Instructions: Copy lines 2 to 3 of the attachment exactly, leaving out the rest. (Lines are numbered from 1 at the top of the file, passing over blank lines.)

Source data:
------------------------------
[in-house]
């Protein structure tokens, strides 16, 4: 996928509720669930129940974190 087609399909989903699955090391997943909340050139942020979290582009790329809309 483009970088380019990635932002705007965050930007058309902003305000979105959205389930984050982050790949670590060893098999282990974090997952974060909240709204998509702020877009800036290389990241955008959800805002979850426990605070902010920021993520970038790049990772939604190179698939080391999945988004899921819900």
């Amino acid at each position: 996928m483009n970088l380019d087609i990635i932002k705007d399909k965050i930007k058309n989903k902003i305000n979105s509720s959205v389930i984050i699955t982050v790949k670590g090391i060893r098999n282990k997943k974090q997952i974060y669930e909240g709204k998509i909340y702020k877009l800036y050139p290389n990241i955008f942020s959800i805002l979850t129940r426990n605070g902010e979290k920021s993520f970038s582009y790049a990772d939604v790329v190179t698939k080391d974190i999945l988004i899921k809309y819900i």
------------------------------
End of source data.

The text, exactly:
């Protein structure tokens, strides 16, 4: 996928509720669930129940974190 087609399909989903699955090391997943909340050139942020979290582009790329809309 483009970088380019990635932002705007965050930007058309902003305000979105959205389930984050982050790949670590060893098999282990974090997952974060909240709204998509702020877009800036290389990241955008959800805002979850426990605070902010920021993520970038790049990772939604190179698939080391999945988004899921819900």
């Amino acid at each position: 996928m483009n970088l380019d087609i990635i932002k705007d399909k965050i930007k058309n989903k902003i305000n979105s509720s959205v389930i984050i699955t982050v790949k670590g090391i060893r098999n282990k997943k974090q997952i974060y669930e909240g709204k998509i909340y702020k877009l800036y050139p290389n990241i955008f942020s959800i805002l979850t129940r426990n605070g902010e979290k920021s993520f970038s582009y790049a990772d939604v790329v190179t698939k080391d974190i999945l988004i899921k809309y819900i």